Love Is in the Air at SouthCoast Bog

Female Followed by Two Male Painteds in Courtship Dance

The sun peekaboo’ed through the clouds late this morning, nudging the thermometer into comfortable 50s and low 60s.  The Turtle Journal team bounced across one-lane backroads to a long abandoned bog on the SouthCoast of Massachusetts to investigate goings-on.

Male Spotted Turtle #1001

We found one female (#53) and one male (#1001) basking on the surface of the shallow channels of the spotted turtle mating aggregation.  There was no ongoing mating activity among the spotted turtles, so we moved on.  Sue Wieber Nourse went to observe the painted turtle mating site and Don Lewis headed off to check the status of salamander and frog egg masses.  Being much swifter than us, Rufus did both by bounding back and forth between us.

Female Painted Turtle Followed by Two Males

At the main flooded bog channel, Sue was surprised to happen upon a hot romantic scene in progress.  Two male painted turtles were engaged in a courtship dance with a large beautful female.  The threesome were so ardently absorbed that they missed Sue’s approach. 

Rufus Examines Romantic Painted Turtles

Sue scooped the trio into a net before they knew what was happening.  Rufus checked closely to ensure the turtles were fine and to find out what they were up to.

Beautiful Female Painted Turtle and Male Suitors

The two male suitors are shallower (in girth) and considerably smaller than the gorgeous mature female whom Don knicknamed Helen in honor of Helen of Troy.  She might not launch a thousand ships, but she could certainly move these males to fervent action.

Rufus Joins the Romantic Turtle Trio

Apparently “feeling the love,” Rufus insisted on joining the threesome.  She lay down next to the turtles and gently rested her snout on Helen’s shell.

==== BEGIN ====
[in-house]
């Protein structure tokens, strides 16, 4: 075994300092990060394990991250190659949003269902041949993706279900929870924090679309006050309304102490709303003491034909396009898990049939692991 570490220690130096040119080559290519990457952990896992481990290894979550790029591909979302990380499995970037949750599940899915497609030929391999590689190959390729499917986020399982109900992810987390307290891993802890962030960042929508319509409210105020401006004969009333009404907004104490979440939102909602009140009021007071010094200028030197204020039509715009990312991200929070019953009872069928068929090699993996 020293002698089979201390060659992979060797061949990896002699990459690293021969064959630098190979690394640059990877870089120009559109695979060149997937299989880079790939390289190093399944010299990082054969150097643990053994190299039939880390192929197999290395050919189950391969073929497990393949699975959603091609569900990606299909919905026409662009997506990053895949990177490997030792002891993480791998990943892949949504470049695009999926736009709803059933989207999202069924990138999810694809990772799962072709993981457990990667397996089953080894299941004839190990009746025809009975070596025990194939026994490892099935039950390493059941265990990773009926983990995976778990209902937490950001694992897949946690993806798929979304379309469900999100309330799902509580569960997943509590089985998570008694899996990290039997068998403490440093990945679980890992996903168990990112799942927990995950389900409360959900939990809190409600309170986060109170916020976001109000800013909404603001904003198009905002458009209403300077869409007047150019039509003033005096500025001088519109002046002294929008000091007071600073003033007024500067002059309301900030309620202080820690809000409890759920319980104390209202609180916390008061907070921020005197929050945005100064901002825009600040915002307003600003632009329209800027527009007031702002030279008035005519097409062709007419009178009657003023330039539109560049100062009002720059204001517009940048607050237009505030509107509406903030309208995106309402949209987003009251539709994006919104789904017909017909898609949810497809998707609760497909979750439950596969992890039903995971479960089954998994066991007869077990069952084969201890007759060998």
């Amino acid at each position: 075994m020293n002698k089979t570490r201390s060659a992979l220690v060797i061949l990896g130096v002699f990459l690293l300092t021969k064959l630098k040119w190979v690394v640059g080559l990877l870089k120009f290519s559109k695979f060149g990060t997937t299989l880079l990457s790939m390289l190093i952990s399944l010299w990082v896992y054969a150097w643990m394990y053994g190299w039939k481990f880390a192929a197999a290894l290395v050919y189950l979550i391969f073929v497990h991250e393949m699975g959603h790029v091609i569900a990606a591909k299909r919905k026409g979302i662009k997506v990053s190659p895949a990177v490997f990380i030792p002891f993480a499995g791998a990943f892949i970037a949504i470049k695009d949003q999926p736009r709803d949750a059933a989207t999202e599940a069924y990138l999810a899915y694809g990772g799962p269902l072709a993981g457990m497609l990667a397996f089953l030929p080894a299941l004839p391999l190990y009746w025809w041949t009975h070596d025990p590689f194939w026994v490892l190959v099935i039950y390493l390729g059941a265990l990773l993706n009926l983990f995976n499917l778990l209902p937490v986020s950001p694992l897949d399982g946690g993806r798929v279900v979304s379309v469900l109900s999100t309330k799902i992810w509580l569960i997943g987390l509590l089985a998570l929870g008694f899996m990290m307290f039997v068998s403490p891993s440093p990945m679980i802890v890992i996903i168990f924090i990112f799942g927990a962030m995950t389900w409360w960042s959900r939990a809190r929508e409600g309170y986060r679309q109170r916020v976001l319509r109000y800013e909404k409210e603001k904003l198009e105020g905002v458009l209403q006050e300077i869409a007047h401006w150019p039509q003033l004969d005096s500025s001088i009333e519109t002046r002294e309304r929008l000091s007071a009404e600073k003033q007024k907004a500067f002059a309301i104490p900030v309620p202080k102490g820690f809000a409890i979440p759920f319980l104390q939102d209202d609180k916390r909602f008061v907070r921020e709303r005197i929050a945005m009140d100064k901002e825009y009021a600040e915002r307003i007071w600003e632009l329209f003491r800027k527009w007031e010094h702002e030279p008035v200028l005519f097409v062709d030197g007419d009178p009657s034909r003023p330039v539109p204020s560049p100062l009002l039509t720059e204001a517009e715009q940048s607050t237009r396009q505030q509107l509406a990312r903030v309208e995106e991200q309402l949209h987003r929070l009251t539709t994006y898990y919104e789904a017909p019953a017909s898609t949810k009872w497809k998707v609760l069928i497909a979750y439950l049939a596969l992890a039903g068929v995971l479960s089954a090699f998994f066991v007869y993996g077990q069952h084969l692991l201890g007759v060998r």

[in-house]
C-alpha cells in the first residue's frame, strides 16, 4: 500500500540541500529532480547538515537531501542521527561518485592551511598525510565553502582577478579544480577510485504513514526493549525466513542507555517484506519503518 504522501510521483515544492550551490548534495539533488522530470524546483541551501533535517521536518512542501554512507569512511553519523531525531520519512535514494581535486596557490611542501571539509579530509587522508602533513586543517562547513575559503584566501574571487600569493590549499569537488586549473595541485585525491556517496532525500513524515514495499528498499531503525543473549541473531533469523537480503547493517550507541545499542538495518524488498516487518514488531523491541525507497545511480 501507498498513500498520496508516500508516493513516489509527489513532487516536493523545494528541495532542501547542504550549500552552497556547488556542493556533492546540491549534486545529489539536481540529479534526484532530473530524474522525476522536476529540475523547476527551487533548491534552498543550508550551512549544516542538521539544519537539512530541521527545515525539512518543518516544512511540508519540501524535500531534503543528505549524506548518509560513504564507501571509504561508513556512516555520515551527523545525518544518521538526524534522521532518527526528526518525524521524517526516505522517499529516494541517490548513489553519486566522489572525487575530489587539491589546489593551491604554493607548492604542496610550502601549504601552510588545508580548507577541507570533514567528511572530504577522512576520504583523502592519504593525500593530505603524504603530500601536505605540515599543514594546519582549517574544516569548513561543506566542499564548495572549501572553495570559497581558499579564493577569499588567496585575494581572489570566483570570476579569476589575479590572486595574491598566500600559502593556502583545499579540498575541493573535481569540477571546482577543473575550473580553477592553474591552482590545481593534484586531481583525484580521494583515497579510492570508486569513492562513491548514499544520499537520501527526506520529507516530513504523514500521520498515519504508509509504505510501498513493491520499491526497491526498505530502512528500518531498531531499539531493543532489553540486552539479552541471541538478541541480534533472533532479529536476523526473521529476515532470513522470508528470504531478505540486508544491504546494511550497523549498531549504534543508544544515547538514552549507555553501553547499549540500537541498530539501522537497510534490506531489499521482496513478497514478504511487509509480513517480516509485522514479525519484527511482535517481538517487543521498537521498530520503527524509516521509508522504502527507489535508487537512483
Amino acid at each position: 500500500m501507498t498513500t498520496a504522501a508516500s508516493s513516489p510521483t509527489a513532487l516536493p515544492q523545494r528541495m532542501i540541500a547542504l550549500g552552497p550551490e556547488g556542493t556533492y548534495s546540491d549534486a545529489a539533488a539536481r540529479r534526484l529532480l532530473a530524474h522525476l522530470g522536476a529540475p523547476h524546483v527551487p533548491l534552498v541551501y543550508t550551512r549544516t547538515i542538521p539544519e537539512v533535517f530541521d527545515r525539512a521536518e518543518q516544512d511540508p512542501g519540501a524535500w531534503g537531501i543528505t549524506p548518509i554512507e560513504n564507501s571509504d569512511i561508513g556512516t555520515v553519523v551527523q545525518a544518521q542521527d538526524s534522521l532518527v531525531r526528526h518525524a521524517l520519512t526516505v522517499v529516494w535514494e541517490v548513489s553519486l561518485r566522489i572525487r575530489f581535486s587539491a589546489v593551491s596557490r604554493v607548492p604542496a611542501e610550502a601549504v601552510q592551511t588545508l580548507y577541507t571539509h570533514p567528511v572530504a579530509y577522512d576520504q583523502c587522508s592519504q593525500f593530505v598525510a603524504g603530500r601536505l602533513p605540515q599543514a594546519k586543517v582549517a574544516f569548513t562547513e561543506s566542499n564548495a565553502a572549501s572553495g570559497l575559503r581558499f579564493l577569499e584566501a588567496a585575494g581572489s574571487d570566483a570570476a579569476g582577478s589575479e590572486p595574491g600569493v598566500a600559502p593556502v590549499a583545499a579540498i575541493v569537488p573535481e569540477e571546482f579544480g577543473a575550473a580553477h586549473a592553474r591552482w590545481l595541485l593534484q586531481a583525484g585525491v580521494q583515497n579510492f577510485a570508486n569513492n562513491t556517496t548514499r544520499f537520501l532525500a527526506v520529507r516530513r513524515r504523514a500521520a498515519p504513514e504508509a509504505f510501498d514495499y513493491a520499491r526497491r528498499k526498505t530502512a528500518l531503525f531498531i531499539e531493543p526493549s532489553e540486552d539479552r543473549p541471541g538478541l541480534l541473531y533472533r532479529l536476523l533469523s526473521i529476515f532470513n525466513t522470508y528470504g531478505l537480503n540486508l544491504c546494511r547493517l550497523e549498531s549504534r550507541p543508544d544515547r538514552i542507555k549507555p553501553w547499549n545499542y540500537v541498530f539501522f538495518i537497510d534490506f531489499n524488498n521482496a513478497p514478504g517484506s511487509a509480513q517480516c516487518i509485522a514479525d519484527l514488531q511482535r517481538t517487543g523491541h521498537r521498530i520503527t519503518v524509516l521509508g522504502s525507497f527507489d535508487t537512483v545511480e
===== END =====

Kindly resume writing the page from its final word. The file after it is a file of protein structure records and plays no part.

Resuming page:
Examining Romantic Painted Turtle Trio (Female Left)

We closely examined the specimens to document their health, as well as morphological differences between genders.  One can readily determine the larger girth of the female painted turtle … to accommodate egg production.  The males, as noted above, are smaller and shallower.  Also, the female tail is thinner and smaller than the much larger and thicker male tails.

Comparing Male and Female Painted Turtle Claws

Beyond girth and tail, hints of gender can be derived from the length of claws (nails).  Male claws (nails) are significantly longer than those of females, as clearly illustrated in the photograph above.  The top turtle is the smaller male, the middle is the larger male, and the bottom is the female.

 Male Painted Turtle with Mauled Tail

The smaller male turtle had a severely mauled tail end that occurred long enough ago for it to have completely healed.  Luckily for him, the shredded tail end stopped just below the anal opening, which in males is well beyond the protection of the carapace.

Rufus Bids the Romantic Trio Good-Bye

As we wrapped up processing and prepared to return the threesome back to their mating aggregation, Rufus insisted on sharing her love one last time.  Well, we suppose that’s simply what turtle dogs do.

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